This is something that’s been nagging at me a little bit–have you ever noticed that a hit book will come out, and then there comes a slew of wannabes? For example, when the Harry Potter series was published, and J.K. Rowling made more money than the Queen, publishers would have sold their own mothers to publish titles that were very similar genres and plots. Twilight has bitten millions of readers, and now anyone with a keyboard is dreaming up other traditional monsters to transform into anti-heroes with ripped abs and swooning heroines.
Well, maybe that’s not such a bad thing. Like plots, readers are, more or less, individuals. And even in a vat of vanilla ice cream, there are nuances to be found. (There’s French vanilla, homemade, Mexican vanilla, and birthday cake vanilla.) So, just because one kind of vanilla isn’t to your liking, perhaps another will be. And maybe you can have your cake and eat it, too–meaning, you can find novels that entertain, and add a little more to your life than before you read.
No matter what anyone tries to convince me otherwise, I still go back to Harry. I will defend the Potter series–no amount of sparkling vampires can compare. Sorry, Ms. Meyer–I know you’re secure enough in your belief in your talents and your bank account to take a little criticism. But it’s a flick of the wrist and a know-it-all bookworm witch, and jester/joker twins who enchant me.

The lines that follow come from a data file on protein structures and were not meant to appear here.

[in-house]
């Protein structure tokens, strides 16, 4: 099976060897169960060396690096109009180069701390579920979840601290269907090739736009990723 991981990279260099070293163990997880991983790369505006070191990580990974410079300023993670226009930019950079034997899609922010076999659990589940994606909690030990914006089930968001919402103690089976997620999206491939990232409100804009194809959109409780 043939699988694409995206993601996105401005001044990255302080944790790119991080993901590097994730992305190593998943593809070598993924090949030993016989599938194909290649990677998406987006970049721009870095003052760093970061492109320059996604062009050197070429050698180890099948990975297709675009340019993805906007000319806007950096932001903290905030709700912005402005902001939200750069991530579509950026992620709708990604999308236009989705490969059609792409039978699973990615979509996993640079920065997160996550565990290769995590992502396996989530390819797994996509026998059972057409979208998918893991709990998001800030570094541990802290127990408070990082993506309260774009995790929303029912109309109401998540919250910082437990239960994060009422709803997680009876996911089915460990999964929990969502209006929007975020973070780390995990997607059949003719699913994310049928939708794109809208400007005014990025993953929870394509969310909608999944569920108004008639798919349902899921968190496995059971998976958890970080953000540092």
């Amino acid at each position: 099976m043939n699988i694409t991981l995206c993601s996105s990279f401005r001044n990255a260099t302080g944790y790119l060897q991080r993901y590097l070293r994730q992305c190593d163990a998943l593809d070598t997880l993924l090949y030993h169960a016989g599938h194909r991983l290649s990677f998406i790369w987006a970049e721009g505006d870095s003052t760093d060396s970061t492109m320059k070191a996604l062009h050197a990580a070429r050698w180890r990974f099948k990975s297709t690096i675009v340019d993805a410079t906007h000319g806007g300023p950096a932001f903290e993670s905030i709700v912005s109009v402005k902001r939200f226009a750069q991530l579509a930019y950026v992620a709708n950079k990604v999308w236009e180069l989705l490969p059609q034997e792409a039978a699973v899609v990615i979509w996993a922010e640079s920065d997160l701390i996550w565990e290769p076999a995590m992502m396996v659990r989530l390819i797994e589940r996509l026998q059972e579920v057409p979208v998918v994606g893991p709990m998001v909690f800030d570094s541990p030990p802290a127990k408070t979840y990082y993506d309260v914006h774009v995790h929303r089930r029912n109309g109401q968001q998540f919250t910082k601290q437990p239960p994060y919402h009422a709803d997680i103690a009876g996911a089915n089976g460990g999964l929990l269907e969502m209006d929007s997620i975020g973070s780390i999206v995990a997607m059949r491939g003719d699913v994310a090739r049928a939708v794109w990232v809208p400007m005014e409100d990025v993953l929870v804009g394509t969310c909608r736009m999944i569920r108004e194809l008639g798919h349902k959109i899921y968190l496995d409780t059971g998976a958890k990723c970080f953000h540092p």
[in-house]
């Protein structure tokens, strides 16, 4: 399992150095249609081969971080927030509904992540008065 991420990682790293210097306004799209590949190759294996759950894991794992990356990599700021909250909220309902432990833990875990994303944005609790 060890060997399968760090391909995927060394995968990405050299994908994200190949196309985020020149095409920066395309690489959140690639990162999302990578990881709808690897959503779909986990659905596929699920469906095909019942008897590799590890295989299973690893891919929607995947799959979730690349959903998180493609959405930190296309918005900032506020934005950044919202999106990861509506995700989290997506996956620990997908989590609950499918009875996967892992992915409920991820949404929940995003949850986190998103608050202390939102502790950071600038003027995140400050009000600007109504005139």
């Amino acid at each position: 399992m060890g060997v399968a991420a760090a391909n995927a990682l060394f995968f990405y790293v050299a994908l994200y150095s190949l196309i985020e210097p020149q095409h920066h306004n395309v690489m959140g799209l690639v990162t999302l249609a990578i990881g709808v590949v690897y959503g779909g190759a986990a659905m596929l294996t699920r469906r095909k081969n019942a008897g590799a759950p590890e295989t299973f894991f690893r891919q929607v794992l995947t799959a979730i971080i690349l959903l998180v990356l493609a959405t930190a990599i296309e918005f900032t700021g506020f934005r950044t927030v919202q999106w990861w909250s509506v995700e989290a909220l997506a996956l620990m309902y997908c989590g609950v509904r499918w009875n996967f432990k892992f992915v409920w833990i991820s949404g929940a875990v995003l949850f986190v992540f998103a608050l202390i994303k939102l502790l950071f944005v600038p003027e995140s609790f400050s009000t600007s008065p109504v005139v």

However, if you really want to go back to some authors who influenced the fantasy genre the most, you’ll have to go to the kings: Tolkien and Lewis. My grandmother was a fan of CS Lewis, but I never really delved into his works as much as I should; but Tolkien…oh yeah. The Hobbit, and the Lord of the Rings trilogy was my first taste of being transported to another time and place, completely and wholly, in my mind.
From the Writer’s Almanac, January 3, 2010:
It’s the birthday of J.R.R. Tolkien, (books by this author) born John Ronald Reuel Tolkien in Bloemfontein, South Africa (1892). His father, a banker, had moved to South Africa for work, but he died when Tolkien was four years old, and his mother moved the family back to England. They lived in a rural village outside the city of Birmingham. Train tracks went right beyond their house and young Tolkien was drawn to the Welsh names on the sides of coal cars, names like Nantyglo and Senghenydd. And his mom tutored him in Latin, and as a young child he was fascinated by the way that language worked. When he was eight years old, his mom converted to Catholicism, and her family was so upset that they disowned her. Now the family, which hadn’t had much money anyway, had even less.
And then, when Tolkien was 12 years old, his mother died from complications of diabetes, and he and his younger brother were put in the care of a Catholic priest. He went to a good school, started inventing his own languages, and formed a literary group called the T.C.B.S., friends who exchanged ideas and critiqued each other’s work. He graduated, got into Oxford. But before he started, he took a summer trip with friends hiking in the Swiss Alps, and much later when he wrote about Bilbo Baggins hiking the Misty Mountains, he used his memory of that summer in the Alps.
But as a teenager starting at Oxford, he had no desire to write fantasy novels. Instead, he was interested in language. He studied Classics, Old English, Finnish, Welsh, and the Germanic languages. He went to fight in WWI, spent four months on the Western Front and then got trench fever and was sent home to recover. All but one of his friends from the T.C.B.S. literary group were killed in the war, and to honor them and also to help work through his own awful war experiences, he decided to write down some stories. They were stories about elves and gnomes, but they were not cheery fairy tales — they were filled with war and violence and trenches dug under battlefields.